Marie Claude on :

not seen on pasaran too of course in the contrary to what you shortened, I know more what the Americans think of us, and they aren't ignoring our country, dunno why, some concurrence in the values ? of course don't ask the lambda where is Paris, but these people aren't making the opinion, but though would still buy into O'reilly's before, and now into Beck's global discourse. If the american medias slowered their anti-French rantings in the past couple of years, the Brits medias are still there to remind them to not forget us. don't drown the fish !

Pamela on :

Nice try. ------- For let's be honest: Krauthammer is a bit of a clown. And he has a very European surname. ---------- Let's see. On my street there are Brady, Gray, Jackson, Anthony, Carroll, Hasslinger, Armstrong, Carter, Bailey - I could go on. All European. But what makes a surname VERY European? Gee. I don't know. At one point in my life my married surname was Polish. Is a Polish surname VERY European? Let's cut to the chase. 'Krauthammer' is a German surname. Charles Krauthammer is an American. By birth and by mind. Not by surname. Whether or not you deem Krauthammer to be a 'clown', the nature of this statement is repugnant. It gives credence to the idea of 'race' and 'blood' and collectivism as a genetic imperative. Oh. Did I remember to mention that Krauthammer is a Jew?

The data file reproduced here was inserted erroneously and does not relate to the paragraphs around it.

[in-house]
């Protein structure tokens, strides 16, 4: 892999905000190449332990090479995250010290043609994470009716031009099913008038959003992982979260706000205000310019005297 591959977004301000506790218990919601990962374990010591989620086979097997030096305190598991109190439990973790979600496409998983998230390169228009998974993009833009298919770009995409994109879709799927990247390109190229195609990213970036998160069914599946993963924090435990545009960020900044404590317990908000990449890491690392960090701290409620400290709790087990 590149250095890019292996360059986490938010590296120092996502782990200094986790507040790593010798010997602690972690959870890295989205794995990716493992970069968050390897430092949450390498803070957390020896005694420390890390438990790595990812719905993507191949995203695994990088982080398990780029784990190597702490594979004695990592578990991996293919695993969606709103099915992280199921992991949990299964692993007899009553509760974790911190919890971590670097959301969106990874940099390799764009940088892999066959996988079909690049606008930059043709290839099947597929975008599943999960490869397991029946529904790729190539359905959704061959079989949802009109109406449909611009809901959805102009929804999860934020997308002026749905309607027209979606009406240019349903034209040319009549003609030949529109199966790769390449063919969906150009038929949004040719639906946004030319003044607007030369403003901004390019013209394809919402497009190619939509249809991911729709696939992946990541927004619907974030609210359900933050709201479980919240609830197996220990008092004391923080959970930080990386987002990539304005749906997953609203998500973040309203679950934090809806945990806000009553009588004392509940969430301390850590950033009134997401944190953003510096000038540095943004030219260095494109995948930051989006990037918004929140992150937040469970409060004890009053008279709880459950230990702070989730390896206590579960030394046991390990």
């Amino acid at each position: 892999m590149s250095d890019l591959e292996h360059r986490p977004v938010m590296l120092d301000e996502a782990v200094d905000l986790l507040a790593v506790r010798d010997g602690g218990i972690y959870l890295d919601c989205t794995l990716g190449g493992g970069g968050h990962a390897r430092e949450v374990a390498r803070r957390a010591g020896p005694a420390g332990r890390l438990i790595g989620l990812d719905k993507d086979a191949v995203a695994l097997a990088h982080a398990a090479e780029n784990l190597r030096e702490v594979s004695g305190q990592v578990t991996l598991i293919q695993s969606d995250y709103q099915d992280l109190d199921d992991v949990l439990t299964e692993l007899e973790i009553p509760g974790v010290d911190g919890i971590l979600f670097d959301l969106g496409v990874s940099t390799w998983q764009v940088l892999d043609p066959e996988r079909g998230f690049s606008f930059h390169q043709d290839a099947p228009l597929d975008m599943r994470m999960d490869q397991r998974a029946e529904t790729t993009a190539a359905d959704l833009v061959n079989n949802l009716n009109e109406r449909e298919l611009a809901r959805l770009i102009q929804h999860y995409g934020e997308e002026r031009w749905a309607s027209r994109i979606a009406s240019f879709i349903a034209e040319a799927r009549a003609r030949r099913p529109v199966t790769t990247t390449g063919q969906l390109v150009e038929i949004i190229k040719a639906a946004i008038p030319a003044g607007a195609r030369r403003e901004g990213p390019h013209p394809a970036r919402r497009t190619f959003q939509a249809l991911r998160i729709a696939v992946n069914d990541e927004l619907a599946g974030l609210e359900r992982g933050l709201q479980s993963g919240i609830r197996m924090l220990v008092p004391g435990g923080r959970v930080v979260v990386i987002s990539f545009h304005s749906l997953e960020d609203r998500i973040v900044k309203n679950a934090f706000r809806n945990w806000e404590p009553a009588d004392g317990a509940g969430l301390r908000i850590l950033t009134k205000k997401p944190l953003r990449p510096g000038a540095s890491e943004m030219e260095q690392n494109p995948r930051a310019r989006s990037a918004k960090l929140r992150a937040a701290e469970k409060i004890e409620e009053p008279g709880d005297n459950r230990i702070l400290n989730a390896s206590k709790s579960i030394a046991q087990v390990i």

Pamela on :

KRAUT: German: metonymic occupational name for a market gardener or a herbalist, from Middle High German krut ‘herb’, ‘plant’,‘cabbage’. It is also found in eastern Slovenia. Jewish (Ashkenazic): ornamental or metonymic occupational name from German Kraut ‘herb’, ‘cabbage’. HAMMER: German, English, and Jewish (Ashkenazic): from Middle High German hamer, Yiddish hamer, a metonymic occupational name for a maker or user of hammers, for example in a forge, or nickname for a forceful person. English and German: topographic name for someone who lived in an area of flat, low-lying alluvial land beside a stream, Old English hamm, Old High German ham (see Hamm) + the English and German agent suffix -er. Norwegian: variant of Hamar. ----------- I'm just getting started.